Australian Gothic
in Contemporary Australian cinema
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Australian Gothic represents a mode, a stance and an atmosphere, after the fashion of American Film Noir, with the appellation suggesting the inclusion of horrific and fantastic materials comparable to those of Gothic literature. The perversity of rural townships and their residents forms the basis of Gothic texts which in other respects reflect debts to generic entertainment, social polemics, fantasy and allegory. Peter Weir's first feature production The Cars That Ate Paris portrays the Outback town as the seat of deranged authority. The considerable commercial success of Mad Max (1979) and Mad Max 2 (1981) both at home and abroad is attributable to the strong generic basis for their narratives, characterisation and iconography. Max's heroic tasks grow in stature and destructiveness as the cycle progresses. In the cases of Walkabout and Shame, a significant part of the horror resides in the defamiliarisation of natural and human landscapes away from urbanisation.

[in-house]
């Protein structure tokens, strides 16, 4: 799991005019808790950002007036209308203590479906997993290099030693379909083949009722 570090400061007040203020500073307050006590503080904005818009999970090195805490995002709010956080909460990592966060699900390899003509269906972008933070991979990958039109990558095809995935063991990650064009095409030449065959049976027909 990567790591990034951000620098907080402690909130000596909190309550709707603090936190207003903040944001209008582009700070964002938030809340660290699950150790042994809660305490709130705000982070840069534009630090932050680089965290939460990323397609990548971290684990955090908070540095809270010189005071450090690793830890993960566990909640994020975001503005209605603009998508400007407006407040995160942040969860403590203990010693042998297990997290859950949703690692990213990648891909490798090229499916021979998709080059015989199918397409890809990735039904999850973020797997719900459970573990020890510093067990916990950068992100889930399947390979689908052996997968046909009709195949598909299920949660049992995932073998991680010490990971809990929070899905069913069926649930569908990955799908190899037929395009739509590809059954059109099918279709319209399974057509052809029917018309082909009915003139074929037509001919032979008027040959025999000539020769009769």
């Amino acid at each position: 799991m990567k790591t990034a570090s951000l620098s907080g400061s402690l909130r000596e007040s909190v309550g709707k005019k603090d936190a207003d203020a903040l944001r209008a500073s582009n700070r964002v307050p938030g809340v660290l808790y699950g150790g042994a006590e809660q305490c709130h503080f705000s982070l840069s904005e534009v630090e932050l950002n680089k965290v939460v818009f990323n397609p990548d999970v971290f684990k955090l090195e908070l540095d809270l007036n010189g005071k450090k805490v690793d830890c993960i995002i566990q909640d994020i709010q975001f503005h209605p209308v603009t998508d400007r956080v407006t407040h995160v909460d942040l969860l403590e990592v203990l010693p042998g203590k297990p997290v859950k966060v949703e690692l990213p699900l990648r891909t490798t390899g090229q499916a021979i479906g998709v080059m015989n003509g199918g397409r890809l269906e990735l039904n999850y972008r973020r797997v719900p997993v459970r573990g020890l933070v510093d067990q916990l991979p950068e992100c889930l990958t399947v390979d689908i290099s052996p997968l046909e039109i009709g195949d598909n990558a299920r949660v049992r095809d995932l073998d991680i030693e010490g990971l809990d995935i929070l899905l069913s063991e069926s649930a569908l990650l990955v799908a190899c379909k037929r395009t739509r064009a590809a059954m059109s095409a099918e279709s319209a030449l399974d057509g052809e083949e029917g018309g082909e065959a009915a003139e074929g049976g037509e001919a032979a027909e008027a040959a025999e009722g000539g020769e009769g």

Editor: Jonathan Rayner


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